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17 February 2021

Charles Hazlewood’s Beethoven & Me cleverly deconstructs the composer’s music

Serious, high-minded and brilliant – this is a stunning lesson in not patronising audiences.

By Rachel Cooke

The conductor Charles Hazlewood lives in Somerset, where a disused swimming pool seemingly serves as his home studio. I’ve no idea what the acoustics are like, or if it still smells faintly of chlorine and aspiration. But during Beethoven & Me (16 February, 9pm), his new documentary for Sky Arts, the sight of his piano surrounded on all sides by little turquoise tiles was at moments quite unnerving. I worried vaguely that the place would suddenly be flooded, like the Blackpool Tower Circus, whose ring fills with thousands of gallons of water during the show’s finale.

It may be, however, that this was just mental displacement activity on my part. At college, where he was two years ahead of me, Hazlewood was the most glamorous figure imaginable. Handsome, charismatic and talented, to look at him was to want to know him (though I didn’t, really). None of these things have changed in the years since – what an amazing career he has had – but what no one realised then is that, having been abused as a child, he was also suffering. I suppose my real fear had to do with what he might choose to disclose in a film that was built almost entirely around his complicated relationship with a composer who was also abused as a boy (Beethoven’s alcoholic father, Johann, would wake his son in the middle of the night to beat him).

[See also: Julien Baker: “I saw music as religion”]

Hazlewood, though, is one of those rare people who can make others see and feel things without recourse to blunt instruments. When he spoke about his abuse, he was interested only in conveying its traumatic after effects: the severe OCD and spiralling, intrusive thoughts that beset him for a long time, both of which I’ve never heard explained so well before. Thereafter, he preferred mostly to explore the way that darkness and light may walk hand in hand. As Peter Tyrer, a professor of community psychiatry, noted as he and Hazlewood discussed personality disorders (speculating that Beethoven may have had one), while some are fatally disturbed by childhood experiences, others emerge not broken, but stronger. This indomitability may be heard in Beethoven’s Fifth Symphony – the piece that, cleverly deconstructed, lent Hazlewood’s narrative its backbone.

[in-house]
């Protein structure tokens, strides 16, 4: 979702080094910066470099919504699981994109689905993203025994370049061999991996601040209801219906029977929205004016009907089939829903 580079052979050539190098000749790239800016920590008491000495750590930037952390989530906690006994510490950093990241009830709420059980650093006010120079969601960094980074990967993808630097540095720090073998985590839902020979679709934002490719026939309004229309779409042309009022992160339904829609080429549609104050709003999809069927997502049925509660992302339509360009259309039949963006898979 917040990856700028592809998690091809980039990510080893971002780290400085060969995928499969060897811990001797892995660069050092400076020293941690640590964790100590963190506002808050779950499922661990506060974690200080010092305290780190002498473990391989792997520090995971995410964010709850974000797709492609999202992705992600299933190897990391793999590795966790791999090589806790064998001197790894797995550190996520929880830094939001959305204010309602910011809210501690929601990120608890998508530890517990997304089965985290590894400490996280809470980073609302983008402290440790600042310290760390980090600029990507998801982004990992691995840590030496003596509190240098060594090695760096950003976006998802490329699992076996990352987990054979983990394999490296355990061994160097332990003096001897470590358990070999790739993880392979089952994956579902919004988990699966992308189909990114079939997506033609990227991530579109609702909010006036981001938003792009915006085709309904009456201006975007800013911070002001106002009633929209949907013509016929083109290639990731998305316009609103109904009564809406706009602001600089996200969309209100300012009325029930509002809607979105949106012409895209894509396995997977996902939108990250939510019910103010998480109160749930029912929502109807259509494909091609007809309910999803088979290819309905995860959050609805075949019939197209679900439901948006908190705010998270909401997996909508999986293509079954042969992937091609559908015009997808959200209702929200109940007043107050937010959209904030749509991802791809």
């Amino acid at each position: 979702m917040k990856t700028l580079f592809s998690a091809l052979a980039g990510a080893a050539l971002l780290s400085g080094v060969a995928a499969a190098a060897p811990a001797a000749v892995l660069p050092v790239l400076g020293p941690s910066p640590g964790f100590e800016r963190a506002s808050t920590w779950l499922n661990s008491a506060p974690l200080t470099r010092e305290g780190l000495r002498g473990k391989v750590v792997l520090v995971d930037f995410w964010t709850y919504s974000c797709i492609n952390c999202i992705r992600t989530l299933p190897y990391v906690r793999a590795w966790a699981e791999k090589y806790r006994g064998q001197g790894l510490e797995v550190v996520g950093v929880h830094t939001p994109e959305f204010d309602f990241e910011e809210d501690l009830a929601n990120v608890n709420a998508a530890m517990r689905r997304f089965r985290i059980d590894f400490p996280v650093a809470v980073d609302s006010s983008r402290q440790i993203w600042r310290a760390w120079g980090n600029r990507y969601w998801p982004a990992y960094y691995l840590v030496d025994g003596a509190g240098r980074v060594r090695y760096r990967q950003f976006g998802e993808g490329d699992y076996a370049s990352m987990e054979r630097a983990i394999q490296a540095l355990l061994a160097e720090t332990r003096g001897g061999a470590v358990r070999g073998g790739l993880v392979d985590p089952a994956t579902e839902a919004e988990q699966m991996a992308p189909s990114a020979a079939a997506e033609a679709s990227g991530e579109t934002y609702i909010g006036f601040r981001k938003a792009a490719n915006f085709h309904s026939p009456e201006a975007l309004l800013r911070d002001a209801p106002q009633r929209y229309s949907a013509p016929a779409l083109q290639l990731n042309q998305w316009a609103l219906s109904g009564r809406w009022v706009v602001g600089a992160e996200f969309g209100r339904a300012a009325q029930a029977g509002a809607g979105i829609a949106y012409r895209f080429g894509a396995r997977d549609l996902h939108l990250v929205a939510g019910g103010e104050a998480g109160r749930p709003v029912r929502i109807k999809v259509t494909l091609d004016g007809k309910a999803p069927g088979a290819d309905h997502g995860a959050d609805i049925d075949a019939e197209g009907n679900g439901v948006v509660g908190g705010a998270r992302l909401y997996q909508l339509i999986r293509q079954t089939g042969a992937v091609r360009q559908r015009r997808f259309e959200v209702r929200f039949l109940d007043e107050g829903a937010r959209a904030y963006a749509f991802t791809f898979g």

Hazlewood talks about music so well. He only wants others to love it as he does; it is a baton, to be passed on, without fear or pretension. But even as he explained why the Fifth’s second movement is comforting (like a lullaby, it uses rising intervals) and its fourth has come to be seen as the embodiment of romanticism (“feelings are on the table”, he said of its infinite yearning), there were other things going on here, too. Hazlewood is the founder and director of Paraorchestra, the first ensemble in the UK to integrate professional disabled and non-disabled musicians, and I think I loved his documentary best of all when he asked some of its musicians and associated artists – Matthew Scott, a clarinettist who has high-functioning autism; Victoria Oruwari, a soprano who is blind – to talk to his subject. How brilliant to hear Scott wonder aloud at Beethoven’s perfectionism, which may or may not have had an obsessive-compulsive aspect to it.

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[See also: How a new campaign aims to fix a broken music industry]

It’s been five months since Sky Arts became available to all via Freeview. Initially, I looked on this move as yet more Murdoch-inspired trolling of the BBC, whatever fancy-sounding things the Sky Arts director spouted about the “next generation of artists”. But watching Beethoven & Me, I found myself suddenly grateful. The BBC grows ever closer to mothballing high culture on screen; its arts output is now so feebly personality-led that had Hazlewood – one of its former stars – made this film for it, he would doubtless have been forced to dress up in a powdered wig and whizz around Bonn in a horse-drawn carriage to make his point. Sky allowed him to be serious and high-minded; it trusted him not to bore or intimidate. If he was centre stage, it was only in the service of his narrative. It’s extremely hard to make films as enlivening as this one about classical music. But he pulled it off: a stunning object lesson in how not to patronise your audience. 

Beethoven & Me 
Sky Arts

[See also: Virginia Wing’s Private Life: chaotic, dream-like pop]

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This article appears in the 17 Feb 2021 issue of the New Statesman, War against truth